Canine Bone Cancer
The Big Story on Osteosarcoma
Osteosarcoma is an aggressive cancerous tumor that develops in the bone cells of a dog and rapidly spreads throughout the body resulting in death. There is currently no cure.
By the Numbers
- 10,000 dogs diagnosed with osteosarcoma each year.
- Osteosarcoma occurs 10x more frequently in dogs than humans.
- 20% to 50% greater risk for male dogs.
- Accounts for roughly 5% of all canine tumors and 85% of all canine bone tumors.
- 80% of dogs die within two years of diagnosis and in 90% of cases, the cancer has already spread upon diagnosis.
- 4,000 - 8,000 dogs die annually from metastatic disease.
Osteosarcoma is linked to rapid growth and it is more common in large and giant breed dogs.
To counteract this trend, large and giant breed puppy food has reduced levels of available energy, designed to slow the time needed for large breed puppies to reach their maximum size.
Believed to be fundamentally a genetic disease, there is currently no definitive connection between family members, yet osteosarcoma is certainly more prevalent in some breeds.
- 75% - 85% of osteosarcoma cases occur in the limbs.
- 15% of all Scottish Deerhounds die from osteosarcoma.
- Dogs over 80 lbs. are 60 times more likely to develop osteosarcoma than dogs weighing less than 75 lbs.
- Two of the most common causes that can be linked to osteosarcoma in dogs are rapid growth and blunt bone injury.
The most common symptoms of osteosarcoma include swelling, visible lameness, joint and bone pain, and even bone fractures caused by the weakening of bones due to the osteosarcoma growth. If you notice your dog limping or in pain, you should immediately contact your vet.
Using an X-Ray, MRI, or CT scan to identify the location of a tumor, a surgeon will then perform a biopsy on the tumor to collect cells to determine if it is indeed osteosarcoma.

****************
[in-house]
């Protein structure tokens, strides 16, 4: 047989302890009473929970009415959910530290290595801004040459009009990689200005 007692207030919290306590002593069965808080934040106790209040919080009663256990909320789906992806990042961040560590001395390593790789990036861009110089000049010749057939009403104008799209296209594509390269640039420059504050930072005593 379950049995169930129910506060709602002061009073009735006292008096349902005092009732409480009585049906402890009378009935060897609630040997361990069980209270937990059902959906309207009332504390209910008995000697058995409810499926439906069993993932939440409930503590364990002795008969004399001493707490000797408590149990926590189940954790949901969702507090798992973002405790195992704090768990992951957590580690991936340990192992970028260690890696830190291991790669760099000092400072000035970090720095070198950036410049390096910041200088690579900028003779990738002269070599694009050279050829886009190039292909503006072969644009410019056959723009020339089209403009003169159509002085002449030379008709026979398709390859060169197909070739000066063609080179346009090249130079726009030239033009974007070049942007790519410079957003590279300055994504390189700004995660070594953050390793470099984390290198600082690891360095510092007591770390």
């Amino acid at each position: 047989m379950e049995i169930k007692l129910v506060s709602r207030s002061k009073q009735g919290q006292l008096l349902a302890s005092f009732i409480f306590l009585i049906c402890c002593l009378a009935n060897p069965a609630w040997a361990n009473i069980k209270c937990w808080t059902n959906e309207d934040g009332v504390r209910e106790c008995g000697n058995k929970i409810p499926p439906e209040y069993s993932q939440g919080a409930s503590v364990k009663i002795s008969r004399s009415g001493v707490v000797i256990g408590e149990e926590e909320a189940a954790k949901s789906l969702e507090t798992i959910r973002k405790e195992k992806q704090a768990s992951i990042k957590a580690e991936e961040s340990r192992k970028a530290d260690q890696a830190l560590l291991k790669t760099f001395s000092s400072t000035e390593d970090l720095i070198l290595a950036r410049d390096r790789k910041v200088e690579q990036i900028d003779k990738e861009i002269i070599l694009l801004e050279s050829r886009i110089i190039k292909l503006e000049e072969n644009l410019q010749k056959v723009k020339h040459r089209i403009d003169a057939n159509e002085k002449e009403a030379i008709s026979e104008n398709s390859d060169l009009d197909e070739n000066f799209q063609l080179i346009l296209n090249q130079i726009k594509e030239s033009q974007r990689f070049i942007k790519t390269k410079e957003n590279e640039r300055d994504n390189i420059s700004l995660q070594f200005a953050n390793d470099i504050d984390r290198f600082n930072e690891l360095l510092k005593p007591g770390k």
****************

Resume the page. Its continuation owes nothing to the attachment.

Treatment and Prognosis
"Leg of Life"
Currently, the most effective standard of care, if the tumor occurs in a limb, is to amputate to prevent the spread of the cancerous cells. When combined with adjuvant chemotherapy survival rates can be improved.
Chemotherapy is Only Effective When the Primary Tumor is Removed
- 1 Year: 50% of dogs treated with the current standard of care survive at least 1 year (or 10% of a lifetime).
- 2 Years: 20% of dogs with appendicular osteosarcoma who have the limb removed and undergo chemotherapy treatment, survive more than two years.
- 5 - 6 years: Some dogs can live 5 or more years after the standard treatment.
The Future of Treatment
- $5 Million for 5 Years of Research
Morris Animal Foundation has committed $5 million in new research, funding the next five years in the battle against osteosarcoma in dogs.
A bacterium-derived drug that has traditionally been used to prevent rejection in organ transplants. It works by preventing the activation of T cells and B Cells.
A previous study found that Rapamycin showed promise in the treatment of osteosarcoma in dogs.
Two offshoot clinical trials are currently underway to study the effectiveness of rapamycin in the post-surgery treatment of metastatic disease.
- Human Clues
Recent studies have shown that the fibroblast growth factor signaling pathway is abnormally activated in a variety of human tumors. MORRIS ANIMAL FOUNDATION researchers are investigating the role of this pathway in bone cancer spread and its potential as a new therapeutic target.
TAILORING TREATMENT TO INDIVIDUALS – cancer gene signatures have been shown to be good predictors of how a tumor will respond to a specific chemotherapy drug.
How You Can Help
With the continued support of Morris Animal Foundation by Orvis and people like you, answers to treatment and survival of osteosarcoma in dogs are within reach.
Visit morrisanimalfoundation.org for more information about the fight against osteosarcoma and Morris Foundation’s many other projects.
You can help in the fight against canine cancer through the Orvis Cover Dog Contest. Visit orvis.com/coverdog to get started.
All information sourced from the Morris Animal Foundation.